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Why Are So Many Dogs Overweight?

Why Are So Many Dogs Overweight?

Malnutrition. When you hear that word, you most likely think of an animal that is starving: ribs sticking out, no meat on the bones, as they say. BUT did you know that, according to the Pet food Industry Association of Australia, OBESITY IS CONSIDERED THE MOST COMMON FORM OF MALNUTRITION IN DOGS AND CATS IN AUSTRALIA?

In 2005, researchers carried out a study: “Prevalence of obesity in dogs examined by Australian veterinary practices and the risk factors involved.” Of the 2,6661 dogs that were part of the responses to the questionnaire, 33.5% were overweight by professional standards, and 7.6% were obese.

That’s 41%.

They found some interesting things in this sample:

· Dogs over 10 years old were more at risk for obesity

· Dogs that lived in rural and semi-rural areas were more at risk than dogs living in urban or suburban areas.

· Neutered dogs tended to be more overweight than dogs left intact


Dogs are being fed too much with too little exercise!

As of 2018, they believe 59% of dogs are obese worldwide.

Just like with humans, animals need to be burning just as much energy, (or more if they need to lose weight) than the number of calories they are consuming. If not, they will gain weight.

In a survey conducted during January and February 2018, pet owners from China, Brazil, Russia, United Kingdom and the United States were surveyed. Only 20% of them said they actually measured how much food they were giving their dog every day and 54% said they would give their dog food if they “begged for it.”

While 59% of dogs are thought to be obese, only 24% of owners who took this survey thought of their dog as overweight…yet 64% admitted their dog showed some sign of being overweight (couldn’t feel the rib, had to loosen the collar, etc.).

Start by getting yourself a measuring cup and looking at the food label of your dog’s diet. Are you feeding over what the bag says is recommended? IF you think yes, then cut back to what the bag recommends for your dog’s IDEAL weight, not their current weight, and increase your dog’s activity to help him lose weight.

IF you think you are feeding the daily recommendation, cut back on that while increasing exercise. Remember, that daily amount on the bag is a RECOMMENDATION! Your dog’s age (older dogs are more at risk of being obese as their metabolism slows and activity level drops), if they are desexed or not, how much exercise they are getting and any other health conditions, will affect how much food they need. IF you are unsure about how much to cut back, ask your veterinarian.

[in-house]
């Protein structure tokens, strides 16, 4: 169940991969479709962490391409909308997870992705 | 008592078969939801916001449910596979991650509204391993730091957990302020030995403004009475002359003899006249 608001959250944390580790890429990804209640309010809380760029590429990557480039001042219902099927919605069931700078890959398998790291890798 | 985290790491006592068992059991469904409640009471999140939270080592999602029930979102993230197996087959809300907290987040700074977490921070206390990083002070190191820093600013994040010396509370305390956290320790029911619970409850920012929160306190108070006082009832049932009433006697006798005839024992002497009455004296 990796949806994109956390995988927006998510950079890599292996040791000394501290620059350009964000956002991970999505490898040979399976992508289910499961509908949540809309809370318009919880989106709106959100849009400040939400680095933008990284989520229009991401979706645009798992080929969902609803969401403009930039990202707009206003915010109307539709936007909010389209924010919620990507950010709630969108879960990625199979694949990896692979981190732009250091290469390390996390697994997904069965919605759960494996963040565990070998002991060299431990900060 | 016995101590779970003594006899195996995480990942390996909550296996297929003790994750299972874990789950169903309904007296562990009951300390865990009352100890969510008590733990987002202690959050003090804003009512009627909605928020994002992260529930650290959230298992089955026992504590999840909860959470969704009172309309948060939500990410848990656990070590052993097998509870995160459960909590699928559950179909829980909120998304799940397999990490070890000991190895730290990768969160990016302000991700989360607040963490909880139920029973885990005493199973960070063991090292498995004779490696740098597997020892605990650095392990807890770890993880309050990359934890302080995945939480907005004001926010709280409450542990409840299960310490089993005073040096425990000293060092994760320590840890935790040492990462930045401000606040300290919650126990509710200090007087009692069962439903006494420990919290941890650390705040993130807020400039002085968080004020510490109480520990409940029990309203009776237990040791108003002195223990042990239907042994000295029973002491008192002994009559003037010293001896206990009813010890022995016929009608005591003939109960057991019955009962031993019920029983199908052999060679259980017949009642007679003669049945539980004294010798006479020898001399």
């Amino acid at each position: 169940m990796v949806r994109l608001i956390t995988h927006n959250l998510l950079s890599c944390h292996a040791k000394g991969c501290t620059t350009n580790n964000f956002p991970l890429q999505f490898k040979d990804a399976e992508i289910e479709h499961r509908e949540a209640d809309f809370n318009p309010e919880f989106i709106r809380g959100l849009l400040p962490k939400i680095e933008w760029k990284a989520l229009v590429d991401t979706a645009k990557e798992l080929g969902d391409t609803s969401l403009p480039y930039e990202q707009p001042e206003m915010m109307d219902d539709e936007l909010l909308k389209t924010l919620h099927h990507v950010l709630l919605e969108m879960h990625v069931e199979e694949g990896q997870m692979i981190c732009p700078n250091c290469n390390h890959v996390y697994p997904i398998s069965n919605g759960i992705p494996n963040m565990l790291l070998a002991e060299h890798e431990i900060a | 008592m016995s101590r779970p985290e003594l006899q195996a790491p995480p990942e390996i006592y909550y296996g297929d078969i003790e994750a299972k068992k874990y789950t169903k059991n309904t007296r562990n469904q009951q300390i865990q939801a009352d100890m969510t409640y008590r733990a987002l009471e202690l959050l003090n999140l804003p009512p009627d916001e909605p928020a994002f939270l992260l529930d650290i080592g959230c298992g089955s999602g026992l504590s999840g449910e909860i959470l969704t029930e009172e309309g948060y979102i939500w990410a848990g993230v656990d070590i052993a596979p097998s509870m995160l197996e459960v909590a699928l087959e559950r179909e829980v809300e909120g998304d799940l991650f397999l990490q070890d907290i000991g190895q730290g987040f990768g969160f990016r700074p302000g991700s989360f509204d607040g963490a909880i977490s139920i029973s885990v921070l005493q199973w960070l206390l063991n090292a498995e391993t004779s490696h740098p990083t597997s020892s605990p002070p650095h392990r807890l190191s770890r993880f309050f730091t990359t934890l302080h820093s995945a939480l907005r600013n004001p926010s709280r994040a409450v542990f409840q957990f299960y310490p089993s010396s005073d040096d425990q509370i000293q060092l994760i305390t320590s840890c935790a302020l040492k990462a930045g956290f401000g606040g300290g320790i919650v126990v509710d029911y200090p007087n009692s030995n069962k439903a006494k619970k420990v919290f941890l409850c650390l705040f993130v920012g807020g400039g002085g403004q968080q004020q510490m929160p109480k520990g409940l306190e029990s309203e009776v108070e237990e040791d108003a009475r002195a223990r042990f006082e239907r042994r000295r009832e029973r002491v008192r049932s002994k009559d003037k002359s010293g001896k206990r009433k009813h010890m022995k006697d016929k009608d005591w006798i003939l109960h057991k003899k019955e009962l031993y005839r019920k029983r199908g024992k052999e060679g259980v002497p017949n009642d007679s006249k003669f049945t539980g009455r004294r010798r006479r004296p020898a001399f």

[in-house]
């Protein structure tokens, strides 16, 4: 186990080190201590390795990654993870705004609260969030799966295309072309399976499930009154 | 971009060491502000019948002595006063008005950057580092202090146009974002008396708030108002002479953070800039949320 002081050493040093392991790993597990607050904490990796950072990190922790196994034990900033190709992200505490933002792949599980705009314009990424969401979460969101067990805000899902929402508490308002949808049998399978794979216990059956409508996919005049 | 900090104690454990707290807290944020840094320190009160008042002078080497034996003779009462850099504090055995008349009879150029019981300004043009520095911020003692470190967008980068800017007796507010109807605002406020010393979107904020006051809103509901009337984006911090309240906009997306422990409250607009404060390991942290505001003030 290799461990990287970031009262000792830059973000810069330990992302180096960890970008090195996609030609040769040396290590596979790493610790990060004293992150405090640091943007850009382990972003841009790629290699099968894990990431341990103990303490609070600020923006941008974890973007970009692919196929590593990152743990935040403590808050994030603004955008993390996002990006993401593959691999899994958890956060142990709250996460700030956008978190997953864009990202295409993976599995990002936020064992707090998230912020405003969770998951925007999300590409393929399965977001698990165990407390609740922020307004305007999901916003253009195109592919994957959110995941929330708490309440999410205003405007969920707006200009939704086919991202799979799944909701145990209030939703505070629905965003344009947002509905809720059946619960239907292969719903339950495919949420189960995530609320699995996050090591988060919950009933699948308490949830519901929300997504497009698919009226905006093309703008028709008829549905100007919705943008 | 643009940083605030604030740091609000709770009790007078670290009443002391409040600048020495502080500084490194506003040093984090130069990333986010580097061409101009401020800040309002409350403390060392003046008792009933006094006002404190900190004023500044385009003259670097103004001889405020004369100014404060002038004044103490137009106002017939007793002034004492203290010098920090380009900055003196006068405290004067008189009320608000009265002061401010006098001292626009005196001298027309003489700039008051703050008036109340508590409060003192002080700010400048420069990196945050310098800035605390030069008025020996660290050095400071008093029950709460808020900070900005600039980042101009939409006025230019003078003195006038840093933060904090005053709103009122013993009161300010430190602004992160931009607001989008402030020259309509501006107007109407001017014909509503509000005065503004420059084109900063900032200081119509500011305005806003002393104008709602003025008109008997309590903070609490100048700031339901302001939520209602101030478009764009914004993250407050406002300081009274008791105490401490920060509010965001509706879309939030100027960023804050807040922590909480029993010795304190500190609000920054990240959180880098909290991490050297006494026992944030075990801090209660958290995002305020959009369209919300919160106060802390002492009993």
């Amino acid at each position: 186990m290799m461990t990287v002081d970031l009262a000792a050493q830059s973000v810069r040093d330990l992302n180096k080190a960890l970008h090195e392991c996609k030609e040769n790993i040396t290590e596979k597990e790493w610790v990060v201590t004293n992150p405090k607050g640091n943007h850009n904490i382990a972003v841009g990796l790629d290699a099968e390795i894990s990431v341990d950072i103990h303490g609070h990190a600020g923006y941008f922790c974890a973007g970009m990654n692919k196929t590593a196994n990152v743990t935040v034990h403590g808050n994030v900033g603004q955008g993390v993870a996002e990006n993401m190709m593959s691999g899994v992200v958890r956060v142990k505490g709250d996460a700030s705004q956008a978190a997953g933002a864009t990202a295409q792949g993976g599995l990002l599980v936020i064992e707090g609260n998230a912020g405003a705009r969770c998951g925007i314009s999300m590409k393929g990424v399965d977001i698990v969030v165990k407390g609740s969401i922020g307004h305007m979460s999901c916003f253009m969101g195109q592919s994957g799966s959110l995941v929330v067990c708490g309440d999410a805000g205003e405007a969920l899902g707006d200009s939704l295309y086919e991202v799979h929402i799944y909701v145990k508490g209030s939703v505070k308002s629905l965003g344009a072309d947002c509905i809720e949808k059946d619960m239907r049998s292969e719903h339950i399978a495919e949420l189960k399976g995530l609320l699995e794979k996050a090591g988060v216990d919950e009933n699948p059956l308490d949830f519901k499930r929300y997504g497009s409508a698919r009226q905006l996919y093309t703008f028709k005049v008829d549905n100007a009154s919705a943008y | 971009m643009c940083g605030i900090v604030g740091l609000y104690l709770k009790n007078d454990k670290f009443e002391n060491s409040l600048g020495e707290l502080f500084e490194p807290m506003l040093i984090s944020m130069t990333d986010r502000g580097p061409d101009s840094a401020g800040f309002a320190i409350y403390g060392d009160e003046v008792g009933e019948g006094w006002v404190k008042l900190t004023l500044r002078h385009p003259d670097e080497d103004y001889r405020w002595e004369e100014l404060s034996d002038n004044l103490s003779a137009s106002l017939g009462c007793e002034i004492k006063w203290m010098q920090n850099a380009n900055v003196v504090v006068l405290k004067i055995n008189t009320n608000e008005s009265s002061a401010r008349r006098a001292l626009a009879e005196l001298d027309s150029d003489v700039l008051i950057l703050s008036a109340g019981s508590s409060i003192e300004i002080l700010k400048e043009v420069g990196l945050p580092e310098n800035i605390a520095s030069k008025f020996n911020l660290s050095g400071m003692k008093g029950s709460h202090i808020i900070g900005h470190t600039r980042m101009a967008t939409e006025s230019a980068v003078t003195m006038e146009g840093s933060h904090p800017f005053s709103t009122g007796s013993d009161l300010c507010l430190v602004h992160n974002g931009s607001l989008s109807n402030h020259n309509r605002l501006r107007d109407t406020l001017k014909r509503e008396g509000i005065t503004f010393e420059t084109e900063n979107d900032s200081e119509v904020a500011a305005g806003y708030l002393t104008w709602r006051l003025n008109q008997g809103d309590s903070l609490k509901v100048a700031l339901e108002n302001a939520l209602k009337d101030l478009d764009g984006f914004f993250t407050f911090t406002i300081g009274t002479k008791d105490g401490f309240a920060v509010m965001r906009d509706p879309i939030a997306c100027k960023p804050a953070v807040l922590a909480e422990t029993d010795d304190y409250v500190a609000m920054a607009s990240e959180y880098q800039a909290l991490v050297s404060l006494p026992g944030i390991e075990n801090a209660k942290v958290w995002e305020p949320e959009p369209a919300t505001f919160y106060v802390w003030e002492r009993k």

The Secret Killer: TREATS

Chances are your dog gets more than his daily ration of food, however. And this is the secret killer: TREATS. Many dogs are getting the right amount of kibble but, are fat because of all the extras they are given throughout the day. (Some independent surveys show that people treat their dogs between 6 and 9 times a day.) But what may seem like a small treat to you, is really a step closer to obesity for your dog.

For example:

50grams of ham is the equivalent of a human eating a donut. Might not seem too bad. But just 30grams of cheese (a very popular treat for dogs in training) is the equivalent of two donuts. That’s just one package of string cheese…Put another way, for a 10kg dog, that 30grams of cheese is the same as eating one and a half hamburgers.

50 grams of bread and 30 grams of chips also equals two donuts. 60grams of hot dog is like three donuts. If you feed an entire hot dog to a 10kg dog, it’s the same as two and a half hamburgers. And one human cookie to that same 10kg dog equals a hamburger.

But, what about dog treats? They are WORSE! 60 grams of liver treats or 50 grams of dried pig ear are the equivalent of three donuts. 80grams of bacon strip treats are equal to four donuts.

And one you may not suspect? 200 grams of a rawhide bone is equivalent to a human eating 10 DONUTS!

Let’s say your dog’s day looks a lot like this:

· In the morning your dog has breakfast, that you may or may not have measured.

· He gets a bit of toast from your kid (2 donuts, not to mention the butter on the toast!)

· He then goes to training and goes through 100grams of liver treats and 2 string cheeses (10 donuts)

· After that he comes home and has his dinner (again may or may not be measured)

· You give him his rawhide to chew on after that (10 donuts).

Your dog ate 22 donuts just in treats alone in ONE DAY!

Based on these numbers, it’s easy to see how the calories can quickly rack up for your dog over the day. Even with moderate exercise, your dog will probably still end up getting obese if fed in this matter consistently.

The best thing you can do is make sure you are measuring and keeping track of her regular food rationing and be smart about the treats you choose to train with. Many trainers use their dog’s daily kibble ration as training treats, to cut down on extra food intake. Making sure your dog is getting enough exercise is the other important piece of the puzzle.

Keeping your dog at a healthy weight will lower the risks of a myriad of health issues: meaning your dog will live a longer, healthier life and you will have less vet bills, two very good reasons to work on getting your dog’s weight under control.



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